In January I had the pleasure to work with Mica and Jo on the photography for their new Wool Tribe magazine. This magazine was to accompany their incredible event, The Edinburgh Yarn Festival, which runs each year in March at the Corn Exchange.
Our photo location was Calton Hill in Edinburgh which provides excellent views to the surrounding city and this was especially important to show off to viewers who would be travelling from abroad in March to the Yarn Festival. What was at first a promising sunny Saturday morning soon became a windy, cold and overcast day however with Mica’s car full of knitwear we were fully equipped.
My brief was to photograph 6 pieces of knitwear on our lovely model Becky who is a enthusiastic knitter herself. The patterns for each piece are available in the final magazine which can be purchased here.
Last month I held my first exhibition at Gallery 17, along with 4 other fellow photographers. Four months previously, the team decided to create work surrounding the theories and practices of 19th century medicine. As a historical hot spot for medicine, Edinburgh was the perfect location for our chosen theme.
My project consisted of making 9 photograms. This was particularly daunting at first considering I had never created a photogram before. A photogram is made by placing an object on top of light sensitive paper and then exposing the paper to artificial light for a certain amount of time. My exposure times lasted up to 30 seconds but the exposure differed on each photogram depending on how thick the material was. The image created is essentially the shadow of the objects. What photograms often show is how light travels through and around objects as well as where it reflects. The results can be incredibly beautiful and can almost fully replicate the object itself as if it were just a photograph. In my initial experimentation I used a tea spoon and the photogram replicated the object itself almost entirely. It looked exactly like a photograph because of how light had reflected on the surface.
A very similar process was used in the 19th century to document various botanical specimens and so I decided to use this technique to creatively record objects that looked as if they were medical specimens.
The exhibition ran for a week and we had an incredibly joyful time talking to visitors and learning about their insight into medical history. The ability to encourage conversation is possibly one of the most satisfying things my photography can do.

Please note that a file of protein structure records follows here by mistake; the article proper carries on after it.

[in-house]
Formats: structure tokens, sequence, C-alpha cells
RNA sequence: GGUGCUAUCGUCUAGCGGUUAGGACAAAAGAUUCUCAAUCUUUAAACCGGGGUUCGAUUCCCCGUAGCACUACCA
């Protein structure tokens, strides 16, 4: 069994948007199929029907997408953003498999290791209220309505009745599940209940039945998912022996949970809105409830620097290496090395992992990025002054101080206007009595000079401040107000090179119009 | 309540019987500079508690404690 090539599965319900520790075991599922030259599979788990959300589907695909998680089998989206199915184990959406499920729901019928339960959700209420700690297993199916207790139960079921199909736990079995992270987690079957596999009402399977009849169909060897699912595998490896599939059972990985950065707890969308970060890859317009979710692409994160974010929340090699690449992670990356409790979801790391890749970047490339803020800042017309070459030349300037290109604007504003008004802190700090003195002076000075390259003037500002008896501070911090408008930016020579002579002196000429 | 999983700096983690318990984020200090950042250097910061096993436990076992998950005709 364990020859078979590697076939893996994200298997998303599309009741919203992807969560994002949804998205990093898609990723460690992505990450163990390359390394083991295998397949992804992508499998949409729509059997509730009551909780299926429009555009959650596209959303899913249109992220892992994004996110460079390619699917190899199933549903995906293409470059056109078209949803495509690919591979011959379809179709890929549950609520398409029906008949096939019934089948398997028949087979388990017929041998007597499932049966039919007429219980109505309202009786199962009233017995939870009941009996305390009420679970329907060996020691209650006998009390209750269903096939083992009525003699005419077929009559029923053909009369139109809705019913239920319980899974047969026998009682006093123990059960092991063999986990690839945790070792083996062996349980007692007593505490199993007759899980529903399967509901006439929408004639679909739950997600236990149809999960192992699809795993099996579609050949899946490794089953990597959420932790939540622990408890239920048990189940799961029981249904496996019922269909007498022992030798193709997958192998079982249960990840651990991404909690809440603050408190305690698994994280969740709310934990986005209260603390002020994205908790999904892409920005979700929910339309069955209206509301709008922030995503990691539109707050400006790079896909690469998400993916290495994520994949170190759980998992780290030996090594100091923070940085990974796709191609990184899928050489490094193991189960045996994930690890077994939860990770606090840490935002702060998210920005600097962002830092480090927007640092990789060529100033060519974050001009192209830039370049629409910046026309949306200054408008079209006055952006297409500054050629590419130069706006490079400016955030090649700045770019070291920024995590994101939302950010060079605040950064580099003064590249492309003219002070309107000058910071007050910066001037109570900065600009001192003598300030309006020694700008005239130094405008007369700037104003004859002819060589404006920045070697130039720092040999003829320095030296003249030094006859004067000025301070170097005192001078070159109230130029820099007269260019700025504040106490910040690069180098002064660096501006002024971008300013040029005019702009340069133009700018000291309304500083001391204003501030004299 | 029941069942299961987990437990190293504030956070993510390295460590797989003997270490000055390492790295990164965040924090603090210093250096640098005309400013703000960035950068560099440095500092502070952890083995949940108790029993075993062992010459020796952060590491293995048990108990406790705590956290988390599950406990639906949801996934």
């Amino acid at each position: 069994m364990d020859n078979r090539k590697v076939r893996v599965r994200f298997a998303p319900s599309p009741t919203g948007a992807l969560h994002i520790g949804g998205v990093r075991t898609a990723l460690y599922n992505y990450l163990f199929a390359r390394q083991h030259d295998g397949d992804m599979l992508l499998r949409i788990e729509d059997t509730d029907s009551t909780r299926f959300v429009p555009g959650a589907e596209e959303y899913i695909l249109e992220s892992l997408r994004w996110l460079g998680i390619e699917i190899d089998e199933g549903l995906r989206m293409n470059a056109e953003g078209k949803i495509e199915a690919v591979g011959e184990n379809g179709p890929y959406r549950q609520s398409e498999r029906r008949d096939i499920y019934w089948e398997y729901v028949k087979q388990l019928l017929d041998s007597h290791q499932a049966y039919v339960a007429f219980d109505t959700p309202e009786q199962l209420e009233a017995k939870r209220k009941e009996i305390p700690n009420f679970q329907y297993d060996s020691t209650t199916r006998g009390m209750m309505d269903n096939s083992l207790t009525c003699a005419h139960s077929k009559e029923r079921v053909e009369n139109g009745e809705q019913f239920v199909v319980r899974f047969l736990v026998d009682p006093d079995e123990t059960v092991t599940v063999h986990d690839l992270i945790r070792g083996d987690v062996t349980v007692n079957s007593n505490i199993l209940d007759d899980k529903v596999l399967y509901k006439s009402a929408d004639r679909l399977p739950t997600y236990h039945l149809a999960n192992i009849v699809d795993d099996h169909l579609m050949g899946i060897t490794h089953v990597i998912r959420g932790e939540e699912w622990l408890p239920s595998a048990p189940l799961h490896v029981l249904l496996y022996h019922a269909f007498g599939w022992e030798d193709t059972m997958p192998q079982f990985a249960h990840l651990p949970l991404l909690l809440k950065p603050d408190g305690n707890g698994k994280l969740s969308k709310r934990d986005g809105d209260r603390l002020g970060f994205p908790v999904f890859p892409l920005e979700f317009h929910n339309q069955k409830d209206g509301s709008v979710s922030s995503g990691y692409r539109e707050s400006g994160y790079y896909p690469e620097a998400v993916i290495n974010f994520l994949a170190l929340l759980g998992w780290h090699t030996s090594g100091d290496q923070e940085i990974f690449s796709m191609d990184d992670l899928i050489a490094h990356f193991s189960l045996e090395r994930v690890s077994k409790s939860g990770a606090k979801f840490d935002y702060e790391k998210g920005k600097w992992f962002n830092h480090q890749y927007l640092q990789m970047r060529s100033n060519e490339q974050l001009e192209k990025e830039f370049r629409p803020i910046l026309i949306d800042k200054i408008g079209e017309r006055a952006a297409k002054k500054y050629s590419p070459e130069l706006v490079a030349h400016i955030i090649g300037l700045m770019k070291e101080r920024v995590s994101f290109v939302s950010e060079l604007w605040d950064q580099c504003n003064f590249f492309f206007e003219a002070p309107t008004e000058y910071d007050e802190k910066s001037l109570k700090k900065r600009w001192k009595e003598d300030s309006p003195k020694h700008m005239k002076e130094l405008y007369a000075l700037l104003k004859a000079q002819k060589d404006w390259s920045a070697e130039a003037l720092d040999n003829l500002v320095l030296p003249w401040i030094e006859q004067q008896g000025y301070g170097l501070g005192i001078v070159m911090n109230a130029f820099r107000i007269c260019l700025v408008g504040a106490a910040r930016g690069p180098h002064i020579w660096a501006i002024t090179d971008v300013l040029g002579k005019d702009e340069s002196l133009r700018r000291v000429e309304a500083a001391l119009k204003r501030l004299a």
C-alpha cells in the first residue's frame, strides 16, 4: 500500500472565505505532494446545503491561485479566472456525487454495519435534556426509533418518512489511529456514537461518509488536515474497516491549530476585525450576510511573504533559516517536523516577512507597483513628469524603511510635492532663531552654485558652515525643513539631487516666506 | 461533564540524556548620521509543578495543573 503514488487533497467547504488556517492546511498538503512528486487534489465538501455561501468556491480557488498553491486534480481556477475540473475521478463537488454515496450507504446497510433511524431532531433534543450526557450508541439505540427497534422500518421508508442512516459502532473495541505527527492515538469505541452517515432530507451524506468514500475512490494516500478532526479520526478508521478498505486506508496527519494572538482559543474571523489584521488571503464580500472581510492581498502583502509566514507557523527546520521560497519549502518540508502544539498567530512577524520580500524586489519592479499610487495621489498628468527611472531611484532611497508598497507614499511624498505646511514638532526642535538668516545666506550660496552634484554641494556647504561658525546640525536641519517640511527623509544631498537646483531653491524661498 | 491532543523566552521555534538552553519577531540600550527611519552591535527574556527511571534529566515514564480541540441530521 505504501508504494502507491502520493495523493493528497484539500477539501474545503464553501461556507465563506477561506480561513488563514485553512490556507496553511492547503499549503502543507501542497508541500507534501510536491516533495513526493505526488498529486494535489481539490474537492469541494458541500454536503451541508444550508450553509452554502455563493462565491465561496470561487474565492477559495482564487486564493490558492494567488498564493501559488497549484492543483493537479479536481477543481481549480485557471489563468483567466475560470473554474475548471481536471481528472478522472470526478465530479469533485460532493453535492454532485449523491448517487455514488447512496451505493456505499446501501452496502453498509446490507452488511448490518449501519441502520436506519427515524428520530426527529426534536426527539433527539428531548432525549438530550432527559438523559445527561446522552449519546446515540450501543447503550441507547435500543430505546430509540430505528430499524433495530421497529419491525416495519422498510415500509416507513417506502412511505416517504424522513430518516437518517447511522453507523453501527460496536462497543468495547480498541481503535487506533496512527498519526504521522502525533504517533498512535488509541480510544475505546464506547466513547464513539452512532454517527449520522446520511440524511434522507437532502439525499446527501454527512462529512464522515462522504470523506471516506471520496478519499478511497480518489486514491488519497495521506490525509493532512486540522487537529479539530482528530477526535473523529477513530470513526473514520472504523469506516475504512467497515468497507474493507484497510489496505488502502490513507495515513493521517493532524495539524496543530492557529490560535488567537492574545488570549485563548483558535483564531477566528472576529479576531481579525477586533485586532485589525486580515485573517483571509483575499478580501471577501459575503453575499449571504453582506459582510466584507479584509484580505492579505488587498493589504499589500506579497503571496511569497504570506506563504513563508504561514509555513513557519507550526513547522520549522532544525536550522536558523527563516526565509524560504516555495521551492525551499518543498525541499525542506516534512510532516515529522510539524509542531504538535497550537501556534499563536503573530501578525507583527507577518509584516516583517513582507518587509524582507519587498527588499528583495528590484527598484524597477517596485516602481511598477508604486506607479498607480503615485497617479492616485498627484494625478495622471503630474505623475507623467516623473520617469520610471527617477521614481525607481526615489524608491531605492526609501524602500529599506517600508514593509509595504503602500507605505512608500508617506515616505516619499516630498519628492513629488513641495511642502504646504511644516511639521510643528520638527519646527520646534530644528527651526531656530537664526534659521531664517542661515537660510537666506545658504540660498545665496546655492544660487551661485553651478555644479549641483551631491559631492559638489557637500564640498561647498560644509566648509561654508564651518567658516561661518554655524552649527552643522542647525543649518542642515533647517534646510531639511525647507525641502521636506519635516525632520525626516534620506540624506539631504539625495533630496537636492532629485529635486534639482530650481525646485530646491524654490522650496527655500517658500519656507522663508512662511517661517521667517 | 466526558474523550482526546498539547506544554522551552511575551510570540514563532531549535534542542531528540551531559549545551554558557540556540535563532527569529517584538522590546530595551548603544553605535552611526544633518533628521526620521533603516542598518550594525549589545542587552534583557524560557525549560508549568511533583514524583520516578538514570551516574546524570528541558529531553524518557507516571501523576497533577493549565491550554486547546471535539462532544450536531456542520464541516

Last October, Grosvenor and Springside commissioned Edinburgh Napier Photography Students to document Fountainbridge and its people. I spent a weekend walking around Fountainbridge to capture the daily life within the area. Having lived there for the previous academic year I knew all the right areas to go to. The sun was shining but rain clouds passed often so myself and fellow photographer Malena Persson stood under the bridges on the union canal to shelter. Having spent some time organising ourselves I decided to approach a man washing down his barge which had been drenched in the rain. Alistair was a funny and charismatic guy. In an entirely humorous way he told us about how he had been awoken the night before by a ‘drunk youth’ who had collapsed on his boat.
A couple of weeks later, my photograph of Alistair tending to his boat and another photograph of a memorial walkway leading up to Fountainpark was chosen to be part of the large billboard display that illustrated the present times in Fountainbridge.
The Edinburgh Evening News took interest in the display this month and so a photographer met myself and 2 other winners to capture this rather awkward photograph that was then published in the newspaper. Having felt like I spent most of that time in the snow/rain keeping my face straight towards the camera and smiling like a barbie doll the editor managed to choose the one image where I was flicking my hair off my face.
Anyway it was a rather exciting week because the next evening I was on STV Edinburgh talking about the work. That was a very exciting night but I think I definitely prefer being behind the camera….